CCA Judge Backs Moratorium
Price's comments came on the heels of the Board of Pardons and Paroles' denial of clemency for Dominique Green, executed Tuesday night for a 1992 Houston murder. (The board voted 6-0 to deny clemency and 5-1 to deny a commutation, with Panhandle attorney Charles Aycock dissenting.) Price was the lone dissenting vote last week when the CCA denied Green's request for a stay of execution based on the problems plaguing the Houston lab. Green was 18 when he was convicted for the robbery and shooting death; Green has admitted taking part in the robbery but denies that he was the shooter. Ballistics tests from the HPD lab allegedly tied Green to the murder. On Tuesday, a federal district judge stayed Green's execution, citing problems with the HPD lab's handling of evidence, but the state got the reprieve lifted by the U.S. 5th Circuit Court of Appeals.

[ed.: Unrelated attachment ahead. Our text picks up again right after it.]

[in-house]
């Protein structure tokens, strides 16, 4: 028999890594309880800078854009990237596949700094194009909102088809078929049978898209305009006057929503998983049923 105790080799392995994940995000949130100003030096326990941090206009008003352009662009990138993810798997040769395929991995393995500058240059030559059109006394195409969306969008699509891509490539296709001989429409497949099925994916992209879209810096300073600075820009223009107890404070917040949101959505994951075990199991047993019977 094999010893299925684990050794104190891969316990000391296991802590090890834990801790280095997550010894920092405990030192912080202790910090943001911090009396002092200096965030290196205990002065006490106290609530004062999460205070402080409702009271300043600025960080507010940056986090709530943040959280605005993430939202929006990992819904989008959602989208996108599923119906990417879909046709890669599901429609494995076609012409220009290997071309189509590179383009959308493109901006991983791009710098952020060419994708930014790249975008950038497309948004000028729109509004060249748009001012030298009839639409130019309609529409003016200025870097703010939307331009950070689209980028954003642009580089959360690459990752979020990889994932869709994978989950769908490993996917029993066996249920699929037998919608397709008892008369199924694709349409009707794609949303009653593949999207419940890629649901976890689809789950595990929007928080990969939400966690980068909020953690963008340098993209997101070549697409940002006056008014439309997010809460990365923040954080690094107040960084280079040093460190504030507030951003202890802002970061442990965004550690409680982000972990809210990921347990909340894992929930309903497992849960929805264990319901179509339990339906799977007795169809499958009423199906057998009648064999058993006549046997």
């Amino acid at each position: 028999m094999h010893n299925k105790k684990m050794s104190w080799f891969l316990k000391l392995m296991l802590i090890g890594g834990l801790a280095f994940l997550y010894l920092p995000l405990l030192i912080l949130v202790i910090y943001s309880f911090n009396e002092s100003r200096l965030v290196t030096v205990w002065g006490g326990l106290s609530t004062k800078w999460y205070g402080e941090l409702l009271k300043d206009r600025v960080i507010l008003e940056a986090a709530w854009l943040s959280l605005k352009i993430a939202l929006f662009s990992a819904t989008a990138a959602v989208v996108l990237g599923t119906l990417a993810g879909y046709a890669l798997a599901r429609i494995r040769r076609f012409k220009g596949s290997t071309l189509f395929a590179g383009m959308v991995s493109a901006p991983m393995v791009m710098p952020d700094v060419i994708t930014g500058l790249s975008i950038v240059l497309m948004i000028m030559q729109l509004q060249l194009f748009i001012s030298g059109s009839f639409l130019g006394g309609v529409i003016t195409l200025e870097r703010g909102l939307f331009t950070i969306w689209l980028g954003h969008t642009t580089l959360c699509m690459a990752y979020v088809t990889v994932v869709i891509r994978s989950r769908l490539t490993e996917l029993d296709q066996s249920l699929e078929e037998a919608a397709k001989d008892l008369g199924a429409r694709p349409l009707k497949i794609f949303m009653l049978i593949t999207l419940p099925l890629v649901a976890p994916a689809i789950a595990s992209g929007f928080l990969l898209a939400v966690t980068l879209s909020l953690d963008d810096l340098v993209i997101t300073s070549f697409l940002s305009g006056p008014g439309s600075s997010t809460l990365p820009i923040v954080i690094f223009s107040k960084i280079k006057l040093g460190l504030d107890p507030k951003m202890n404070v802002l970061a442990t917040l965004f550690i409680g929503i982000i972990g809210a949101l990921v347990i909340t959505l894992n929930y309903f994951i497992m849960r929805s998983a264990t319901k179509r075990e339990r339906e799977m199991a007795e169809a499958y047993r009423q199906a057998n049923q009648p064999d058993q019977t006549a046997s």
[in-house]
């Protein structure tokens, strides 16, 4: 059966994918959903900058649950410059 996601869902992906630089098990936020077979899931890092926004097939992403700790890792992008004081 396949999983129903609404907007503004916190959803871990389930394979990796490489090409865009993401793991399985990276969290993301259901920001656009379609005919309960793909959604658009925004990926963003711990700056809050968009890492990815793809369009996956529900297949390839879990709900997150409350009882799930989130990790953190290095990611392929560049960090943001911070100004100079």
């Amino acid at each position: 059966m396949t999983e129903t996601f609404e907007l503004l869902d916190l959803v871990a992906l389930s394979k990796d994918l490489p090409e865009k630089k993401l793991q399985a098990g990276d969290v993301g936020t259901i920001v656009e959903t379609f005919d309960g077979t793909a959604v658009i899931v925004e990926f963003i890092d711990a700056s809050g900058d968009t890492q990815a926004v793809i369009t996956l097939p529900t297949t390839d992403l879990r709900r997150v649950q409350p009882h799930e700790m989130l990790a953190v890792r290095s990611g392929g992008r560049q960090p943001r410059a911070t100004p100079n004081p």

Not surprisingly, Harris Co. District Attorney Chuck Rosenthal told the daily that his office has "carefully reviewed" lab evidence in Green's case and those of six other Harris Co. defendants set to be executed in the next five months, and said that he is "sure" about the accuracy of the evidence against the condemned men. This despite the fact that Houston police recently discovered 280 boxes of evidence, connected to nearly 8,000 criminal cases, that had been mislabeled; so far only 25% of the evidence has been reviewed. Still, the idea that the state may be poised to execute inmates for crimes they didn't commit doesn't appear to bother Harris Co. prosecutor Roe Wilson, who handled Green's case. She sent an investigator to "visually look at" the gun and bullet that the state says tie Green to the murder and that, apparently, is enough for her. "The criminal justice system cannot stop for a year," she said.